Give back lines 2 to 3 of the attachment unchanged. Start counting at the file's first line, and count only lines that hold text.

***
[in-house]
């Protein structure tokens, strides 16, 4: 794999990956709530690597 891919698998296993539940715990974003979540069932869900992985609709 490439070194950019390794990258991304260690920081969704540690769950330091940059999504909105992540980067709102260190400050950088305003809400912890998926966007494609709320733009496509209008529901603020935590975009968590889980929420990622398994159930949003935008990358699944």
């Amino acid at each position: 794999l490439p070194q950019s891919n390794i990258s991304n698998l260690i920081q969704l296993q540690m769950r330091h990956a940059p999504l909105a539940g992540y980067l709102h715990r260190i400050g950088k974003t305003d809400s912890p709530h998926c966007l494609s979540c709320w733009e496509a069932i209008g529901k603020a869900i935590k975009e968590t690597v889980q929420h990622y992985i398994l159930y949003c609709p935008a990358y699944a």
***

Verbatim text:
């Protein structure tokens, strides 16, 4: 794999990956709530690597 891919698998296993539940715990974003979540069932869900992985609709 490439070194950019390794990258991304260690920081969704540690769950330091940059999504909105992540980067709102260190400050950088305003809400912890998926966007494609709320733009496509209008529901603020935590975009968590889980929420990622398994159930949003935008990358699944």
């Amino acid at each position: 794999l490439p070194q950019s891919n390794i990258s991304n698998l260690i920081q969704l296993q540690m769950r330091h990956a940059p999504l909105a539940g992540y980067l709102h715990r260190i400050g950088k974003t305003d809400s912890p709530h998926c966007l494609s979540c709320w733009e496509a069932i209008g529901k603020a869900i935590k975009e968590t690597v889980q929420h990622y992985i398994l159930y949003c609709p935008a990358y699944a």